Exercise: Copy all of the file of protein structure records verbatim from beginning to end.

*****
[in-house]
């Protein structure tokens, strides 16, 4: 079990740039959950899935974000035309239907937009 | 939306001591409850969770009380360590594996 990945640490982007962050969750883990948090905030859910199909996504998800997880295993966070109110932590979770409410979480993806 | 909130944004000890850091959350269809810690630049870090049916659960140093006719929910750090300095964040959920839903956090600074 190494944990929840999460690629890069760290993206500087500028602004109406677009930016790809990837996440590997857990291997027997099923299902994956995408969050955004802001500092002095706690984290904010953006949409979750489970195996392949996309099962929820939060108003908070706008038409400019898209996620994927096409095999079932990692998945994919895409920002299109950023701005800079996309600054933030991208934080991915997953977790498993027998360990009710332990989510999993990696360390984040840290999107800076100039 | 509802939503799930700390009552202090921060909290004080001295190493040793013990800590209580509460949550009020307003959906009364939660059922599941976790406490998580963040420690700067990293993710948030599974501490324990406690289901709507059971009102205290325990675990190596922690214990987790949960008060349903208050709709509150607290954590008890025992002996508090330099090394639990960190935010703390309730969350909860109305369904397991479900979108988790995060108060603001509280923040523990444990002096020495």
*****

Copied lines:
[in-house]
């Protein structure tokens, strides 16, 4: 079990740039959950899935974000035309239907937009 | 939306001591409850969770009380360590594996 990945640490982007962050969750883990948090905030859910199909996504998800997880295993966070109110932590979770409410979480993806 | 909130944004000890850091959350269809810690630049870090049916659960140093006719929910750090300095964040959920839903956090600074 190494944990929840999460690629890069760290993206500087500028602004109406677009930016790809990837996440590997857990291997027997099923299902994956995408969050955004802001500092002095706690984290904010953006949409979750489970195996392949996309099962929820939060108003908070706008038409400019898209996620994927096409095999079932990692998945994919895409920002299109950023701005800079996309600054933030991208934080991915997953977790498993027998360990009710332990989510999993990696360390984040840290999107800076100039 | 509802939503799930700390009552202090921060909290004080001295190493040793013990800590209580509460949550009020307003959906009364939660059922599941976790406490998580963040420690700067990293993710948030599974501490324990406690289901709507059971009102205290325990675990190596922690214990987790949960008060349903208050709709509150607290954590008890025992002996508090330099090394639990960190935010703390309730969350909860109305369904397991479900979108988790995060108060603001509280923040523990444990002096020495």